Rags:                                    His brother?!  He’s evil.  He should die.

                    

Butch:              Evil likes to disguise itself as a handsome guy.    

 

Rags:               I hate him. 

 

Butch:                                  Fathers are such a bother.

                        Like pimples.  (Beat.) So, that’s your new baby brother?    

 

Rags:               He's not my brother.  Okay?  He’s my half brother!

                                                                                               

Butch:              Damn, dude.  No need to get all twisted.

 

Rags:                                                                                And it…

                       sucks.

 

Butch:                           In biology class, we read about an eaglet,

                        a baby eagle that will actually kill all its siblings

                        by pushing them out of the nest.

 

Rags:                                                                   They have wings.

                        They could like fly.

 

Butch:                                               But not when they first hatch.

                        Biology’s my best subject.  What’s yours?

 

(RAGS picks up an egg from the counter and throws it at BUTCH.)

 

Rags:                                                                                Hey, catch!

 

(BUTCH misses the egg, and it cracks open on the floor.)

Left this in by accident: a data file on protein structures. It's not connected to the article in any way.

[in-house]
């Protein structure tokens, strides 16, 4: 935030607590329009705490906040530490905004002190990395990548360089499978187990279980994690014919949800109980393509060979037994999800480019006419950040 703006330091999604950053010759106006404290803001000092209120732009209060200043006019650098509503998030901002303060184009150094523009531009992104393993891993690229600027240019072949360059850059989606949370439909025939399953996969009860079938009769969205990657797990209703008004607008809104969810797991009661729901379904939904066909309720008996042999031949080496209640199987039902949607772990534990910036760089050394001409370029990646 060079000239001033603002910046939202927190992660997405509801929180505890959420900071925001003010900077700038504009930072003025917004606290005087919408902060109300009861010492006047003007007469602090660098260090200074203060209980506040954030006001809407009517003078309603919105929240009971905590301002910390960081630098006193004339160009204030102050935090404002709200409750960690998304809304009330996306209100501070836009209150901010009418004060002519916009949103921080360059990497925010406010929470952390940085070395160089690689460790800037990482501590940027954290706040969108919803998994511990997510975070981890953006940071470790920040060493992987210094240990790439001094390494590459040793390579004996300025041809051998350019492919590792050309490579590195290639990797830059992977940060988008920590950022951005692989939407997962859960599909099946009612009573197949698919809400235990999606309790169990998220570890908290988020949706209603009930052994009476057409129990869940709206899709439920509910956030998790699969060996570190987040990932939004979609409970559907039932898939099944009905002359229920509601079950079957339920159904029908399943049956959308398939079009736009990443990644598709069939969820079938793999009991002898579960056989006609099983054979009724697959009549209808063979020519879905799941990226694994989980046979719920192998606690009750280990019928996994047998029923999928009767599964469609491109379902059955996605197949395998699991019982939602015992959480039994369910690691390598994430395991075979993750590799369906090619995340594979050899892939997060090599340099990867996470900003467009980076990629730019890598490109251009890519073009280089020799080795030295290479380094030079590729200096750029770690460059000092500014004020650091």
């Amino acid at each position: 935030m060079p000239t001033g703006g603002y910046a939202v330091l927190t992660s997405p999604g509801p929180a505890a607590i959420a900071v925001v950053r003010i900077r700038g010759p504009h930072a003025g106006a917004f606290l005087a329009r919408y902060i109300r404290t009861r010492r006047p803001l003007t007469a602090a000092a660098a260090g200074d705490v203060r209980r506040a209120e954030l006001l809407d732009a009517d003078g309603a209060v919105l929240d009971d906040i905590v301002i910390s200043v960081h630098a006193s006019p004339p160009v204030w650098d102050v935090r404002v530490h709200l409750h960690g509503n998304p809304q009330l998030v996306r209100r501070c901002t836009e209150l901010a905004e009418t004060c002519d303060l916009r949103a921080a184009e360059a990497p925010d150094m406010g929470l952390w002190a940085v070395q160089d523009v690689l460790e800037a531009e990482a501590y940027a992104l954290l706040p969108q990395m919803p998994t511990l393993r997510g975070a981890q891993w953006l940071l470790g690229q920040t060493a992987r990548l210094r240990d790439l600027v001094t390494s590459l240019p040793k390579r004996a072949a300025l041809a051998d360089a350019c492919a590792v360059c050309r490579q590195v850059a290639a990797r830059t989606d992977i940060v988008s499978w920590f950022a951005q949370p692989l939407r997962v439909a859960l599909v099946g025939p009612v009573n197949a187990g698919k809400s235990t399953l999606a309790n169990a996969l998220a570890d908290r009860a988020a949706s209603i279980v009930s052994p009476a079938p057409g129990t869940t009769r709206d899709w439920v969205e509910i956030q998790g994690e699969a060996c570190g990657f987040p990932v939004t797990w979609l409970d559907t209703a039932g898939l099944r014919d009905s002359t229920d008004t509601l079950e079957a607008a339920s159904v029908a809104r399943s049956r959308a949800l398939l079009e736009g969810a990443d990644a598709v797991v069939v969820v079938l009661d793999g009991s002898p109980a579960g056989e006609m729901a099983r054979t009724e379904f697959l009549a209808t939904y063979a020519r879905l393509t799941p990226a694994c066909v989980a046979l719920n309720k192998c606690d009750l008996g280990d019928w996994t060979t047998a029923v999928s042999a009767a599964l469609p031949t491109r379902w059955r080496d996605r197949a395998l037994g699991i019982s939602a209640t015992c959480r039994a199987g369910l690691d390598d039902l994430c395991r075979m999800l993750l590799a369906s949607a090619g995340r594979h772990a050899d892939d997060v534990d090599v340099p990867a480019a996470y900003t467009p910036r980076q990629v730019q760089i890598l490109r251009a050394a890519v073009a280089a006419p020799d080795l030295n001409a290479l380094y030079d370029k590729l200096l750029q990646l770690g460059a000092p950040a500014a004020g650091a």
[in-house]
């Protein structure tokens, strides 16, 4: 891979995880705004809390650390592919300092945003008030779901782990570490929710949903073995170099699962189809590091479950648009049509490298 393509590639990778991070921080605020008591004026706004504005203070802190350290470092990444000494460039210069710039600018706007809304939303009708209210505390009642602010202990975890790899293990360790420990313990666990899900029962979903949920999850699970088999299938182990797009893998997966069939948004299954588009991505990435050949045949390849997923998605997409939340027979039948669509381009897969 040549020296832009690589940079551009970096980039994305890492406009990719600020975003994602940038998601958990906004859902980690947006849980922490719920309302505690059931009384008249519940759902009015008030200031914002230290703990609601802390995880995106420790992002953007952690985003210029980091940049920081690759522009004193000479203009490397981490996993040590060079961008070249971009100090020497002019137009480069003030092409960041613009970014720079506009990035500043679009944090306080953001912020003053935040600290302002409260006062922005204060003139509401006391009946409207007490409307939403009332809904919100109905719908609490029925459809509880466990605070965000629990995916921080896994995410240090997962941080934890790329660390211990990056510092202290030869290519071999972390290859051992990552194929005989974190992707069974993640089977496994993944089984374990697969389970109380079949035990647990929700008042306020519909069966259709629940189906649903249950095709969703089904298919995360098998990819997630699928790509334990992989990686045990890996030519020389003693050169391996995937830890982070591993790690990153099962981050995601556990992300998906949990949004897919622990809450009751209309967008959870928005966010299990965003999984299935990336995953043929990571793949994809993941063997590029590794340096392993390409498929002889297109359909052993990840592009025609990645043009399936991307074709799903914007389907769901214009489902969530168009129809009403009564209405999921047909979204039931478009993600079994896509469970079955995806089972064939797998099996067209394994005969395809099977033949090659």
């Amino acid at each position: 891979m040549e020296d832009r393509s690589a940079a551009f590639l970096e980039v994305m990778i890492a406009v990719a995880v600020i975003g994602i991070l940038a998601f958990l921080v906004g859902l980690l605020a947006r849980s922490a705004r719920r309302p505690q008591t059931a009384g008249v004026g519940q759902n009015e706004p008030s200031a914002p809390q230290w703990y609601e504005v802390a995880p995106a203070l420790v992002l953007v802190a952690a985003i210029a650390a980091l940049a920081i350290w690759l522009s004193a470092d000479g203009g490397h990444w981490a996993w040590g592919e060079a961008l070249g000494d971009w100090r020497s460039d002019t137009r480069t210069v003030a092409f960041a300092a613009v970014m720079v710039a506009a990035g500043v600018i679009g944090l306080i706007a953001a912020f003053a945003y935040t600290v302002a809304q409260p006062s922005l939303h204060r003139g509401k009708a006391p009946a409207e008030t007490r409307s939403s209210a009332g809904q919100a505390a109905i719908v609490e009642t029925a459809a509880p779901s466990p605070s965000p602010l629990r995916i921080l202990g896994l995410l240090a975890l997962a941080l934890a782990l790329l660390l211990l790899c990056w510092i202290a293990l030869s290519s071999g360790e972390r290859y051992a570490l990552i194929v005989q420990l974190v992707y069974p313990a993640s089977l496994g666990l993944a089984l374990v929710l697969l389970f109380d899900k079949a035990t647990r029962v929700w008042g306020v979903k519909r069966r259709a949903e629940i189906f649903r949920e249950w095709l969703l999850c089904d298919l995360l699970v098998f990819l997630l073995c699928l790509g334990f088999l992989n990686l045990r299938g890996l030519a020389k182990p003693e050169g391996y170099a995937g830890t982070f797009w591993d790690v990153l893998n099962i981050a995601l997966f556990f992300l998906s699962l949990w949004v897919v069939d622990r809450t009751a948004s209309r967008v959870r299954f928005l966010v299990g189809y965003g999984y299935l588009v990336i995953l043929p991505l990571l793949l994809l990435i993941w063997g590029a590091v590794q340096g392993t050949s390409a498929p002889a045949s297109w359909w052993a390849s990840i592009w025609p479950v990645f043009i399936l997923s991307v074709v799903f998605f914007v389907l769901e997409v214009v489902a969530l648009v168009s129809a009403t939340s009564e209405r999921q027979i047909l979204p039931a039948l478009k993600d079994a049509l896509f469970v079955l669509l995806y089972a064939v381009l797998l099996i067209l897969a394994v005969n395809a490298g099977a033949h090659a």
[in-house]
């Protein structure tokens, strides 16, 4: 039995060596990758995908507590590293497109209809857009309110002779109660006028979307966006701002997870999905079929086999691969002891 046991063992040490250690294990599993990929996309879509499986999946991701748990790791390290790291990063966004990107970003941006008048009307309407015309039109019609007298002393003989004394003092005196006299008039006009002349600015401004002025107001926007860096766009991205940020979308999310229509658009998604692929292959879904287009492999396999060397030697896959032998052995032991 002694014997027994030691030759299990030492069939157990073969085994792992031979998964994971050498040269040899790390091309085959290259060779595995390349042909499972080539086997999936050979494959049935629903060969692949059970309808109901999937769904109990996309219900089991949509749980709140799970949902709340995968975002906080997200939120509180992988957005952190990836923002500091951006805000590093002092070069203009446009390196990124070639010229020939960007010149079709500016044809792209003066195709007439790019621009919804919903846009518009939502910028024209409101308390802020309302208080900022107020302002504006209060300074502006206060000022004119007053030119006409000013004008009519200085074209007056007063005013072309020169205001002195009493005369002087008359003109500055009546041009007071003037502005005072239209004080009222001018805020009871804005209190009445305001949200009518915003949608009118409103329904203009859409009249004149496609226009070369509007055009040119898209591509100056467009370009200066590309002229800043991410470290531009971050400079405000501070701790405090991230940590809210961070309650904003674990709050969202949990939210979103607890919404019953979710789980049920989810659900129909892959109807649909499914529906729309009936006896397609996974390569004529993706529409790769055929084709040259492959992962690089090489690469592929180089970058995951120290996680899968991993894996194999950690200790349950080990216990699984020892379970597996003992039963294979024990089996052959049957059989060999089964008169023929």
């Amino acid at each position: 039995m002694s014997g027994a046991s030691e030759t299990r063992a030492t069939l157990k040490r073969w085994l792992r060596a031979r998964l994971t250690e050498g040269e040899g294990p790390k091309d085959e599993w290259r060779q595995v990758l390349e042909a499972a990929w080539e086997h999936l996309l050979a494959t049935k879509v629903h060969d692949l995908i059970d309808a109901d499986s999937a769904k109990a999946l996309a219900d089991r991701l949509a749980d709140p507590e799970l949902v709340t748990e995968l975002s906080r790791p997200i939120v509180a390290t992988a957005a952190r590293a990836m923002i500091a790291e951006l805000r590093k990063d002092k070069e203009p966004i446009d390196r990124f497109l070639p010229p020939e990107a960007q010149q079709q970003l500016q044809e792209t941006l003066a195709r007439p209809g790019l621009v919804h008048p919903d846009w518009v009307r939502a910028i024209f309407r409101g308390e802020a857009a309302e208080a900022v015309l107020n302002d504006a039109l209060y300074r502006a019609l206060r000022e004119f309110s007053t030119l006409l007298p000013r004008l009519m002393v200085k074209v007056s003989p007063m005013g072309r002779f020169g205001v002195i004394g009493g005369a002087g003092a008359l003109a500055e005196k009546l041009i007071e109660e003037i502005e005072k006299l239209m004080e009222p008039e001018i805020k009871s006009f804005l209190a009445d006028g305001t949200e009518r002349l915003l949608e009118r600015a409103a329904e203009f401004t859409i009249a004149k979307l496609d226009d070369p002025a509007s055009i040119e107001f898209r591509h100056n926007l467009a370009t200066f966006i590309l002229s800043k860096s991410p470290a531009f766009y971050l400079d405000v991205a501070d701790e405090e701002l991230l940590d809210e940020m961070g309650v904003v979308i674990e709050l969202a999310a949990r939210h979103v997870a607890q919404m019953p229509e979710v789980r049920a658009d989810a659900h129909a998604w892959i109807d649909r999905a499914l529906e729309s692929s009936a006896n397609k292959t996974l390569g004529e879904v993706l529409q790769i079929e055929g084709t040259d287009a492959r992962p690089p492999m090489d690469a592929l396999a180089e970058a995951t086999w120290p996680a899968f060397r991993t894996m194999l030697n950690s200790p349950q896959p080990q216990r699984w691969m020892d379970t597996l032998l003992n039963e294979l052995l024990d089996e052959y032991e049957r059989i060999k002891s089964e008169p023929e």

Butch:              Oh shit, dude.  Why the hell did you do that?

 

Rags:               Like you said.  Just wanted to see a bird egg go splat.

Domestication 
(A Play In Rhyme)
At the heart of this archetypical family drama, inspired by the Cain and Abel story, is a family that seems, ironically, UNdomesticated – a pack of feral dogs pitted against one another in an intimate setting. (No wonder all the characters are dressed as dogs!)
 
--------------------------------------

 

(LIGHTS up on BUTCH, 17-year-old girl, and her cousin RAGS, 16-year -old boy, as they enter the kitchen.)

 

Butch:              Yeah, Grandma’s the only cool one.

 

Rags:                                                                         We should fly.

 

Butch:              And your dad’s wife.  She’s pretty.  But she’s odd.

 

Rags:               Yeah. 

 

Butch:                      I mean, like how she’s always talking about God.

 

Rags:               That’s because she’s blonde. They all believe in God.

                        I hope they're hit by like some biblical lightning rod.

 

Butch:              Do blondes who believe in God still have more fun?

 

Rags:              I guess so.                   

 

Butch:                                  Anyway, she’d make a really hot nun.

 

Rags:               My dad and her go to alcohol meetings like every day.

 

Butch:              Really?

 

Rags:                          And now, like before we eat, we have to pray.

 

Butch:              No way.   

 

Rags:                                Yeah.

 

Butch:                                              She is really pretty though.

                        And she has a bangin’ body.

 

Rags:                                                             Ew, you freak show.

                        It’s not natural for you to be checking out a chick.

 

Butch:              Even the unnatural is natural.

 

Rags:                                                              What?  You’re sick.

 

Butch:              It’s a quote.  By Goethe.

 

Rags:                                                         Well okaaay, braniac.

 

Butch:              Forget it. 

 

Rags:                             I still can’t believe he married that quack...